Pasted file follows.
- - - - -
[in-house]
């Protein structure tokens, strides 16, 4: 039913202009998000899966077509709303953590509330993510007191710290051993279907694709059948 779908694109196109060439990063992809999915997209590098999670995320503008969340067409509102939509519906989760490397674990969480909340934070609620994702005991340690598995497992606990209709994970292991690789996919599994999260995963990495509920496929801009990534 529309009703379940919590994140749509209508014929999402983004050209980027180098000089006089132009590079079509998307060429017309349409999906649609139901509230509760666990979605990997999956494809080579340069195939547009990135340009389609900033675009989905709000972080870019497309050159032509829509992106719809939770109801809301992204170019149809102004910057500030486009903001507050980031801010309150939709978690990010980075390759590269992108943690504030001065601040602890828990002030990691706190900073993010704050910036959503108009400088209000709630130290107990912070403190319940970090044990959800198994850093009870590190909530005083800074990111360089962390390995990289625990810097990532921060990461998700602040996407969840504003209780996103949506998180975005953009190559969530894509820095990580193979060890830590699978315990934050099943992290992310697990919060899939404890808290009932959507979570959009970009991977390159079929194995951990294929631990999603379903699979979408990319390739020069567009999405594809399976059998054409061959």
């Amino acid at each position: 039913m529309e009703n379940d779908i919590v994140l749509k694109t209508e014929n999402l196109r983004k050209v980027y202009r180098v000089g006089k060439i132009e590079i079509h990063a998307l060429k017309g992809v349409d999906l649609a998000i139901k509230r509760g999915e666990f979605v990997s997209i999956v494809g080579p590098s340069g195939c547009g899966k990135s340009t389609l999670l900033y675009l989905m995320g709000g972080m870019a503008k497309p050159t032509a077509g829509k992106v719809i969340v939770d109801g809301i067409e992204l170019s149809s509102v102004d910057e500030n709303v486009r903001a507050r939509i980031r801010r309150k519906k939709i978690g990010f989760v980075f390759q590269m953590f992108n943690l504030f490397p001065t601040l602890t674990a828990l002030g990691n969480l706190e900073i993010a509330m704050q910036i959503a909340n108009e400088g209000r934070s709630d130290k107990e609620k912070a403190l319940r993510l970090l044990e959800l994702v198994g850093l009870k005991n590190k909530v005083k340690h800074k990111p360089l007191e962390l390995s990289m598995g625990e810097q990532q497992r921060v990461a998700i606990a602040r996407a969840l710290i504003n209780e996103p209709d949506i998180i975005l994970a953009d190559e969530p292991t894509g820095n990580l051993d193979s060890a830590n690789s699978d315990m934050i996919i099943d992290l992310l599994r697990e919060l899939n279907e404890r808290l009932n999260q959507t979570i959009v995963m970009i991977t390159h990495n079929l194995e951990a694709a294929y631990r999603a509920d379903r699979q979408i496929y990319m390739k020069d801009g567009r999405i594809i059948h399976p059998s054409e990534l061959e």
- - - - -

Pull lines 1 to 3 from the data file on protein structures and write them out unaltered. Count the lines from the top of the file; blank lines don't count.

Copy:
[in-house]
């Protein structure tokens, strides 16, 4: 039913202009998000899966077509709303953590509330993510007191710290051993279907694709059948 779908694109196109060439990063992809999915997209590098999670995320503008969340067409509102939509519906989760490397674990969480909340934070609620994702005991340690598995497992606990209709994970292991690789996919599994999260995963990495509920496929801009990534 529309009703379940919590994140749509209508014929999402983004050209980027180098000089006089132009590079079509998307060429017309349409999906649609139901509230509760666990979605990997999956494809080579340069195939547009990135340009389609900033675009989905709000972080870019497309050159032509829509992106719809939770109801809301992204170019149809102004910057500030486009903001507050980031801010309150939709978690990010980075390759590269992108943690504030001065601040602890828990002030990691706190900073993010704050910036959503108009400088209000709630130290107990912070403190319940970090044990959800198994850093009870590190909530005083800074990111360089962390390995990289625990810097990532921060990461998700602040996407969840504003209780996103949506998180975005953009190559969530894509820095990580193979060890830590699978315990934050099943992290992310697990919060899939404890808290009932959507979570959009970009991977390159079929194995951990294929631990999603379903699979979408990319390739020069567009999405594809399976059998054409061959």
């Amino acid at each position: 039913m529309e009703n379940d779908i919590v994140l749509k694109t209508e014929n999402l196109r983004k050209v980027y202009r180098v000089g006089k060439i132009e590079i079509h990063a998307l060429k017309g992809v349409d999906l649609a998000i139901k509230r509760g999915e666990f979605v990997s997209i999956v494809g080579p590098s340069g195939c547009g899966k990135s340009t389609l999670l900033y675009l989905m995320g709000g972080m870019a503008k497309p050159t032509a077509g829509k992106v719809i969340v939770d109801g809301i067409e992204l170019s149809s509102v102004d910057e500030n709303v486009r903001a507050r939509i980031r801010r309150k519906k939709i978690g990010f989760v980075f390759q590269m953590f992108n943690l504030f490397p001065t601040l602890t674990a828990l002030g990691n969480l706190e900073i993010a509330m704050q910036i959503a909340n108009e400088g209000r934070s709630d130290k107990e609620k912070a403190l319940r993510l970090l044990e959800l994702v198994g850093l009870k005991n590190k909530v005083k340690h800074k990111p360089l007191e962390l390995s990289m598995g625990e810097q990532q497992r921060v990461a998700i606990a602040r996407a969840l710290i504003n209780e996103p209709d949506i998180i975005l994970a953009d190559e969530p292991t894509g820095n990580l051993d193979s060890a830590n690789s699978d315990m934050i996919i099943d992290l992310l599994r697990e919060l899939n279907e404890r808290l009932n999260q959507t979570i959009v995963m970009i991977t390159h990495n079929l194995e951990a694709a294929y631990r999603a509920d379903r699979q979408i496929y990319m390739k020069d801009g567009r999405i594809i059948h399976p059998s054409e990534l061959e």